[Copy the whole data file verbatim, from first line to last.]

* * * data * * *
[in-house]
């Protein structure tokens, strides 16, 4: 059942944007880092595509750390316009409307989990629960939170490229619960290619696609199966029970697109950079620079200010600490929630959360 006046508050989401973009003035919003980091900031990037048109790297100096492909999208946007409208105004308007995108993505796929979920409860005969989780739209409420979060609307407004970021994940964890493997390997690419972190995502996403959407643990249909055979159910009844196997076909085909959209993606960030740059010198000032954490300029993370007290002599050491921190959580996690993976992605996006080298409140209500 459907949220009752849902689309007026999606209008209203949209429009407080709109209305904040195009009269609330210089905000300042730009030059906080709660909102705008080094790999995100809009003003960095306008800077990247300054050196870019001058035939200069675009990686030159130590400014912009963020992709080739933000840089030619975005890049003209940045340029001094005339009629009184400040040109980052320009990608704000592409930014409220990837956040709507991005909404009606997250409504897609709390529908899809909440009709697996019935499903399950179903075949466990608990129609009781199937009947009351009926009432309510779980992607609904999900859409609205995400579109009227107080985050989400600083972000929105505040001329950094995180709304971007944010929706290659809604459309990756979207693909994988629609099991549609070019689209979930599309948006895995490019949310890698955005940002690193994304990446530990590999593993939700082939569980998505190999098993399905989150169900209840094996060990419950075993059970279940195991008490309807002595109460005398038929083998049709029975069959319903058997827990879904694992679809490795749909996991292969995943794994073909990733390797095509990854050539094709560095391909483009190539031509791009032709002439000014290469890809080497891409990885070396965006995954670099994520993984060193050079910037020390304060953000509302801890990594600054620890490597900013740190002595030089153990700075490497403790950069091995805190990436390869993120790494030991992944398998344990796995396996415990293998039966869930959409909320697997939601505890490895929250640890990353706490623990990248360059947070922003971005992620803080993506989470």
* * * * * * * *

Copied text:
[in-house]
């Protein structure tokens, strides 16, 4: 059942944007880092595509750390316009409307989990629960939170490229619960290619696609199966029970697109950079620079200010600490929630959360 006046508050989401973009003035919003980091900031990037048109790297100096492909999208946007409208105004308007995108993505796929979920409860005969989780739209409420979060609307407004970021994940964890493997390997690419972190995502996403959407643990249909055979159910009844196997076909085909959209993606960030740059010198000032954490300029993370007290002599050491921190959580996690993976992605996006080298409140209500 459907949220009752849902689309007026999606209008209203949209429009407080709109209305904040195009009269609330210089905000300042730009030059906080709660909102705008080094790999995100809009003003960095306008800077990247300054050196870019001058035939200069675009990686030159130590400014912009963020992709080739933000840089030619975005890049003209940045340029001094005339009629009184400040040109980052320009990608704000592409930014409220990837956040709507991005909404009606997250409504897609709390529908899809909440009709697996019935499903399950179903075949466990608990129609009781199937009947009351009926009432309510779980992607609904999900859409609205995400579109009227107080985050989400600083972000929105505040001329950094995180709304971007944010929706290659809604459309990756979207693909994988629609099991549609070019689209979930599309948006895995490019949310890698955005940002690193994304990446530990590999593993939700082939569980998505190999098993399905989150169900209840094996060990419950075993059970279940195991008490309807002595109460005398038929083998049709029975069959319903058997827990879904694992679809490795749909996991292969995943794994073909990733390797095509990854050539094709560095391909483009190539031509791009032709002439000014290469890809080497891409990885070396965006995954670099994520993984060193050079910037020390304060953000509302801890990594600054620890490597900013740190002595030089153990700075490497403790950069091995805190990436390869993120790494030991992944398998344990796995396996415990293998039966869930959409909320697997939601505890490895929250640890990353706490623990990248360059947070922003971005992620803080993506989470």